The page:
Exchange

By Mary Nooter Roberts
University of California, Los Angeles

Fon peoples, Benin, chromolithograph. Photo by Dana Rush.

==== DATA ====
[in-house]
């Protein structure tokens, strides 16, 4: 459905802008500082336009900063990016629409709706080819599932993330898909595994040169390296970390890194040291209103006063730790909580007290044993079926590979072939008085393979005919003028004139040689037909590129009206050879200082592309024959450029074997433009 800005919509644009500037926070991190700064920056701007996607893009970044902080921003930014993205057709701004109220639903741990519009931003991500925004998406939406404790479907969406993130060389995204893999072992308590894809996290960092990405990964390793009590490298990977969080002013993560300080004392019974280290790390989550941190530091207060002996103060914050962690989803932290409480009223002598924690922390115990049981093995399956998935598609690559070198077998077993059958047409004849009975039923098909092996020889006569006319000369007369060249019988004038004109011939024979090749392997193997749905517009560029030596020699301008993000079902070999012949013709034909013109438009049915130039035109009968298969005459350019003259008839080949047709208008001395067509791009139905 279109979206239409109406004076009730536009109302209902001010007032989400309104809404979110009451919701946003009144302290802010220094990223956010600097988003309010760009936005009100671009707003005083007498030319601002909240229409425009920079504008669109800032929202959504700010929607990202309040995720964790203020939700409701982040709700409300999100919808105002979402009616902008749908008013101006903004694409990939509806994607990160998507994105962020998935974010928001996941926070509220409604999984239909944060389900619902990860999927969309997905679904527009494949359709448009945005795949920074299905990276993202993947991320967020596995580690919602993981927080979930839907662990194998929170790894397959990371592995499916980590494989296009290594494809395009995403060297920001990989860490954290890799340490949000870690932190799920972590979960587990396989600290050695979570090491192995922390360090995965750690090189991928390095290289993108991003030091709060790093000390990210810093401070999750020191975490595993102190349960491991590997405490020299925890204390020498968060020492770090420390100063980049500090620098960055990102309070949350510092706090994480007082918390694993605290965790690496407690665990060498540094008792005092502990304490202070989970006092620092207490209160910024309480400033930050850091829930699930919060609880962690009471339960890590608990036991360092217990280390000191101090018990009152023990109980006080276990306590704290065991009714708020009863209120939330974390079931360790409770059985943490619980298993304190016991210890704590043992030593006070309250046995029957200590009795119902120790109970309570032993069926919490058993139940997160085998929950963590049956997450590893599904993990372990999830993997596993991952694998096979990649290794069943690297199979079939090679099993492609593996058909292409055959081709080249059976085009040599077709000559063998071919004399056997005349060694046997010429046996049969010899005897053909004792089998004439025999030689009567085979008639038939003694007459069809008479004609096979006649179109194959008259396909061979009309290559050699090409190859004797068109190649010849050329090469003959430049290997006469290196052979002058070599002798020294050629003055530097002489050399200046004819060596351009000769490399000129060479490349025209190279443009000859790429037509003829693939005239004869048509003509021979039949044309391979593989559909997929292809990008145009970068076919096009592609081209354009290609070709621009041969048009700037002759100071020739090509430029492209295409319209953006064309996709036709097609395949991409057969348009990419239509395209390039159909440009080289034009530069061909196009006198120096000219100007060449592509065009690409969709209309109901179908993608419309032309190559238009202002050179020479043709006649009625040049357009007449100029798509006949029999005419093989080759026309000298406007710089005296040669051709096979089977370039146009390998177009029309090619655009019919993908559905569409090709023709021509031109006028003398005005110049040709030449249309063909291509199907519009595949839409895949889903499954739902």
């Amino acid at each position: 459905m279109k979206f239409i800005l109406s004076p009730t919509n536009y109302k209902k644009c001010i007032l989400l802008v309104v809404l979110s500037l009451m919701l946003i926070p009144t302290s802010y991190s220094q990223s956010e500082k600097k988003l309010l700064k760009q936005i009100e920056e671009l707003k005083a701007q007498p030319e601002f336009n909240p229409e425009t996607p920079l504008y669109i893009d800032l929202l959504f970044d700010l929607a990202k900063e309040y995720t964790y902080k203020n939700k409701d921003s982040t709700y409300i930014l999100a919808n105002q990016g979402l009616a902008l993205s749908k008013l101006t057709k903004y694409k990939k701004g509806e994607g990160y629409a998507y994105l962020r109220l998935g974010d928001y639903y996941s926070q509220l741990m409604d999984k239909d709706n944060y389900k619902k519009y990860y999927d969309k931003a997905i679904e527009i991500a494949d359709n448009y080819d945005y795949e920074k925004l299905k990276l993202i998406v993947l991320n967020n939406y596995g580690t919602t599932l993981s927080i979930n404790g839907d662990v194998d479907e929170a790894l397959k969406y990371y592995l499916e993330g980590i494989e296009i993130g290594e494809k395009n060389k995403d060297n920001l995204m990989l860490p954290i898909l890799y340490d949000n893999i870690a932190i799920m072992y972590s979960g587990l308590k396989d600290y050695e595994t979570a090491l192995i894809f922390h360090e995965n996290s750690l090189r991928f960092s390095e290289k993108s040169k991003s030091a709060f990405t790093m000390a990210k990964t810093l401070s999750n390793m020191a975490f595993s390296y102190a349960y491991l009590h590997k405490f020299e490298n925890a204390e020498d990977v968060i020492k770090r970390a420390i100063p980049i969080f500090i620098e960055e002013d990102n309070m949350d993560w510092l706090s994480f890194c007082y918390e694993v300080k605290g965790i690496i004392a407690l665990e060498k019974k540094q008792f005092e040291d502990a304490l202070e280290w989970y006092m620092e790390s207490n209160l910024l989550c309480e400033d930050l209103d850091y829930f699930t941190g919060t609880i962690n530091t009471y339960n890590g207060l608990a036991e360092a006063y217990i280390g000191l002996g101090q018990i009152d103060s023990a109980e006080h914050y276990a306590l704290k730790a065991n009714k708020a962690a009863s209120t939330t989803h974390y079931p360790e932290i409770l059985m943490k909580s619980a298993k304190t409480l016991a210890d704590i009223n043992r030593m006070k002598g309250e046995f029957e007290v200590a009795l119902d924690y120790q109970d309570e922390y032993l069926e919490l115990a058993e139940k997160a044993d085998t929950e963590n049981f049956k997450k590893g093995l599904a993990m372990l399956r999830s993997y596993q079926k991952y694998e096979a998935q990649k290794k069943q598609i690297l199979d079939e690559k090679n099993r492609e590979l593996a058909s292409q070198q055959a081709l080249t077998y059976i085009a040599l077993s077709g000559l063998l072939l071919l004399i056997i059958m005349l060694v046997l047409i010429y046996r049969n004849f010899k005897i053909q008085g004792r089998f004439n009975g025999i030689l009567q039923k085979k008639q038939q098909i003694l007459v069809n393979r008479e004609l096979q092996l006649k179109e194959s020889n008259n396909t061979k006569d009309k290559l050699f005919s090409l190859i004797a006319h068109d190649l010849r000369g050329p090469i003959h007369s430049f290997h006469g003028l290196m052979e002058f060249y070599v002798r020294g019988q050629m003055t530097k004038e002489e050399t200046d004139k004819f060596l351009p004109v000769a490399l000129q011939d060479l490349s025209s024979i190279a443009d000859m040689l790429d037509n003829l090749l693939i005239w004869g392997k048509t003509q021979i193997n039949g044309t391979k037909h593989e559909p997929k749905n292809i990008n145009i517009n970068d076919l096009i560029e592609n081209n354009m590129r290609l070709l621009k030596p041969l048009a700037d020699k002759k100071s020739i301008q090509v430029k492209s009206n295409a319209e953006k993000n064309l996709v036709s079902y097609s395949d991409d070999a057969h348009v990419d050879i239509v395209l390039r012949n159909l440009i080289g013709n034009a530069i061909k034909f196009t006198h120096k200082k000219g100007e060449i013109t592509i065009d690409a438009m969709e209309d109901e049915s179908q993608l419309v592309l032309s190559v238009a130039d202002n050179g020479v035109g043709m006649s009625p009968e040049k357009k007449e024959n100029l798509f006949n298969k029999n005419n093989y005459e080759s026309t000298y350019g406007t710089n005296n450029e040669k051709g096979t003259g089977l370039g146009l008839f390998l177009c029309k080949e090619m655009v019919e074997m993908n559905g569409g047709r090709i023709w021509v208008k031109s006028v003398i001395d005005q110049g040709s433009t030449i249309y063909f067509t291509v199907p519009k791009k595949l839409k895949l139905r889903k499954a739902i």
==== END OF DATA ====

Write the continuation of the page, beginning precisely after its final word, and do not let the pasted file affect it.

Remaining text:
Sometimes foreign iconographies are incorporated into a culture' s artistic repertoire and given new meanings far removed from their original referents. Along the western African coast, the “syncretic sensibilities” of artists and religious practitioners are especially evident in the way that Hindu gods have been appropriated and recycled in form and meaning. In the Republic of Benin, for example, Hindu lithographs have been brought in by Indian merchants for their own purposes but subsequently marketed to, as well as adapted and adopted by, local peoples. In particular, images of a three-headed Indian god have been reinterpreted as Densu, husband of Mami Wata, the water spirit associated with wealth and beauty, who is herself modeled after an imported chromolithograph of a Samoan snake charmer in a German circus in the late nineteenth century. Painted wall murals, sculptures, and altars dedicated to Mami Wata and other gods are often collages of intercultural meaning and the invention of meaning.